• in relation to chronic renal disease:

- basic pathophysiology of chronic renal failure (causes, body systems affected, natural history)

- factors which may worsen or accelerate renal failure (including: high blood pressure, anti-inflammatory drugs, poor diabetes control, dehydration, high protein diet)

- clinical features of advanced renal failure

- the importance of early detection of renal disease in efforts to defer or prevent end-stage renal failure

- options for treatment of end-stage renal failure (haemodialysis, chronic ambulatory peritoneal dialysis, transplant).

  • familiarity with a range of other common chronic conditions in Aboriginal and/or Torres Strait Islander populations:

- chronic liver disease – causes, clinical features and principles of management (including hepatitis B, hepatitis C, alcoholic liver disease and cirrhosis)

- chronic obstructive lung disease, relationship to smoking and principles of management

  • basic nature, management and associated risk factors for common diseases
  • commonly (including complete blood tests and urine analysis) and specifically requested pathology tests and the correct methods of collection, storage and transport of specimens
  • the clinical significance of abnormal findings on pathology tests with particular reference to use of medicines
  • knowledge of care planning and self-management support tools
  • relevant criteria for evaluation of effectiveness of care plan
  • features of chronic illness, including:

- complex causality

- multiple risk factors

- long latency periods

- a prolonged course of illness

- functional impairment or disability

  • specific chronic conditions affecting Aboriginal and/or Torres Strait Islander clients and communities, including:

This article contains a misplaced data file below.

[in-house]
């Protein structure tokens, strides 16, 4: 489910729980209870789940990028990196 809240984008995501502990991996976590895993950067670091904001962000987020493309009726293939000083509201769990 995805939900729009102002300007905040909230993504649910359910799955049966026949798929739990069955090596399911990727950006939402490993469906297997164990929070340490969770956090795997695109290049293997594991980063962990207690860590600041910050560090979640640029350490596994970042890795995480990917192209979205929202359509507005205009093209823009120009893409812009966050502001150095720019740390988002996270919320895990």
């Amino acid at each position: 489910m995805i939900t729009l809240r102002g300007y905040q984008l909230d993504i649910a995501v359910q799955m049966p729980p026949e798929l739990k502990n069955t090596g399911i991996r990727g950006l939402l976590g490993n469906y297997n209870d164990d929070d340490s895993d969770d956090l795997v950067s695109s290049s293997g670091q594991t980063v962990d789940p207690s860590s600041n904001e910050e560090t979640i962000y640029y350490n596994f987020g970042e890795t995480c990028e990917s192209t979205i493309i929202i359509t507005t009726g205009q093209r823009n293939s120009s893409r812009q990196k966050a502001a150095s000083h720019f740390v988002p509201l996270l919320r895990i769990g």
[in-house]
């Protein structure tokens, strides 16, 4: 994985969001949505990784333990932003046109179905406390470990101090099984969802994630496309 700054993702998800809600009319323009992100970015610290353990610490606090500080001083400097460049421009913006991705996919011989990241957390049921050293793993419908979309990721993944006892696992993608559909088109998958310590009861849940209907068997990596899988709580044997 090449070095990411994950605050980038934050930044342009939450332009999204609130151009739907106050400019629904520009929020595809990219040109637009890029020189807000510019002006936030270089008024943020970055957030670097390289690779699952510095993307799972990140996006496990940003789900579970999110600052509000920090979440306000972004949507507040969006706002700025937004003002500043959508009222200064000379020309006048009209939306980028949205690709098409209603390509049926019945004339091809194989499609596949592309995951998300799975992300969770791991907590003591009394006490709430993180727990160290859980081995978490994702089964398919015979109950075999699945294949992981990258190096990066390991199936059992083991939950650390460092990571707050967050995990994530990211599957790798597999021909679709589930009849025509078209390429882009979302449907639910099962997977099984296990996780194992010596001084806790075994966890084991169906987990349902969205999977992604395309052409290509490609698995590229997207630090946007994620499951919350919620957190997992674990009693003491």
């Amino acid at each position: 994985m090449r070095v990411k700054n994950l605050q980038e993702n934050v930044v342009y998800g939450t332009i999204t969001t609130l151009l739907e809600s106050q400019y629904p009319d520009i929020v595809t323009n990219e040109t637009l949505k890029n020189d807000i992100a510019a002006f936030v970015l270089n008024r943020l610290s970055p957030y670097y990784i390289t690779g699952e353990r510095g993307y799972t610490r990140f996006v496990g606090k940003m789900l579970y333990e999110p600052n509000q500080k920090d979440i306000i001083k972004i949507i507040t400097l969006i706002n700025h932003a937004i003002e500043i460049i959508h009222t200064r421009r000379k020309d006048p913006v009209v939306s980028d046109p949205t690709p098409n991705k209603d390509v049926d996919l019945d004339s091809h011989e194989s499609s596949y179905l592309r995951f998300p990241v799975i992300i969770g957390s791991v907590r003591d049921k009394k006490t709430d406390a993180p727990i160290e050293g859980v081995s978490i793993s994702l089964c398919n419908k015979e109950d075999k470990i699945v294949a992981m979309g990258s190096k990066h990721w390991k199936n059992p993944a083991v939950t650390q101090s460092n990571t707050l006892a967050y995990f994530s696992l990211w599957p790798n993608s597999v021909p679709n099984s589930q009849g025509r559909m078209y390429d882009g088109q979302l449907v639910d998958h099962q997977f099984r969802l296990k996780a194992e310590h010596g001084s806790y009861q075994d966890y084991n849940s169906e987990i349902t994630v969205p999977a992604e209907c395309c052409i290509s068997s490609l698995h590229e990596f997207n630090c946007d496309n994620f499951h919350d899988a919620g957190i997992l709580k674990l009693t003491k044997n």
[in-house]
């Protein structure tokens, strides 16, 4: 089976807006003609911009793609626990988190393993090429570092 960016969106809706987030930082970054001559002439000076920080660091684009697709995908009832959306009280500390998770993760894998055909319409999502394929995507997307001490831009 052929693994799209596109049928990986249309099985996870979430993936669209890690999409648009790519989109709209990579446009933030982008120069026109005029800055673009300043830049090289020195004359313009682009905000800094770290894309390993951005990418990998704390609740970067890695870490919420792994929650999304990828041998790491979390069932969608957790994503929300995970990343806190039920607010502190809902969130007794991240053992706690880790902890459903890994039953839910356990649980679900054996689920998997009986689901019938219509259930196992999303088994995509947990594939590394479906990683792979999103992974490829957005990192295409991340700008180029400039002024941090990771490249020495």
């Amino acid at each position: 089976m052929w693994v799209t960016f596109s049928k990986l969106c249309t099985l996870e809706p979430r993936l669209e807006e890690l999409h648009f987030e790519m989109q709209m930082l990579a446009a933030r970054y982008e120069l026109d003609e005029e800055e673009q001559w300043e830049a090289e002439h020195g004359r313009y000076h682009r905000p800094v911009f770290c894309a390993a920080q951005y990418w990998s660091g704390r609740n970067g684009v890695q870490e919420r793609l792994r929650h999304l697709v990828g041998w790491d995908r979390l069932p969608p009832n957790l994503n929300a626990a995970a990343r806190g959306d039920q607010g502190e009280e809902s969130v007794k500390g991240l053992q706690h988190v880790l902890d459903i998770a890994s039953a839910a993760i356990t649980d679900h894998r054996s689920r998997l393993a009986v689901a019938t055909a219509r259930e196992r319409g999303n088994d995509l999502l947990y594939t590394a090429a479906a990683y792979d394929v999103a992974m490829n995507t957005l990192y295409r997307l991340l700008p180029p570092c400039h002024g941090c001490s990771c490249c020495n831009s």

- cardiovascular disease

- diabetes

- cancer

- chronic respiratory disease

- chronic kidney disease

- asthma

- arthritis

- oral disease

  • determinants of chronic conditions, including:

- smoking

- physical activity

- nutrition

- alcohol intake

- use of illicit drugs

- obesity, weight and waist circumference

- unsafe sexual practices

- genetic factors

  • linkages between conditions such as diabetes and eye health, nutrition and hearing, etc.

Assessment Conditions

Skills must be demonstrated working:

  • in a health service or centre
  • as part of a multidisciplinary primary health care team
  • with Aboriginal and/or Torres Strait Islander clients and communities.

In addition, simulations and scenarios must be used where the full range of contexts and situations cannot be provided in the workplace or may occur only rarely. These are situations relating to emergency or unplanned procedures where assessment in these circumstances would be unsafe or is impractical.

Simulated assessment environments must simulate the real-life working environment where these skills and knowledge would be performed, with all the relevant equipment and resources of that working environment.

This may include medical equipment including but not limited to haemoglobin meter, tape measure, sphygmomanometer, scales, thermometers, glucometer, peak expiratory flow rate meters.

Assessors must satisfy the Standards for Registered Training Organisations (RTOs) 2015/AQTF mandatory competency requirements for assessors.

Assessment must be undertaken by a workplace assessor who has expertise in this unit of competency and who is:

  • an Aboriginal and/or Torres Strait Islander Health Worker

or:

  • accompanied by an Aboriginal and/or Torres Strait Islander person who is a recognised member of the community with experience in primary health care.

Links

Companion Volume implementation guides are found in VETNet - https://vetnet.gov.au/Pages/TrainingDocs.aspx?q=ced1390f-48d9-4ab0-bd50-b015e5485705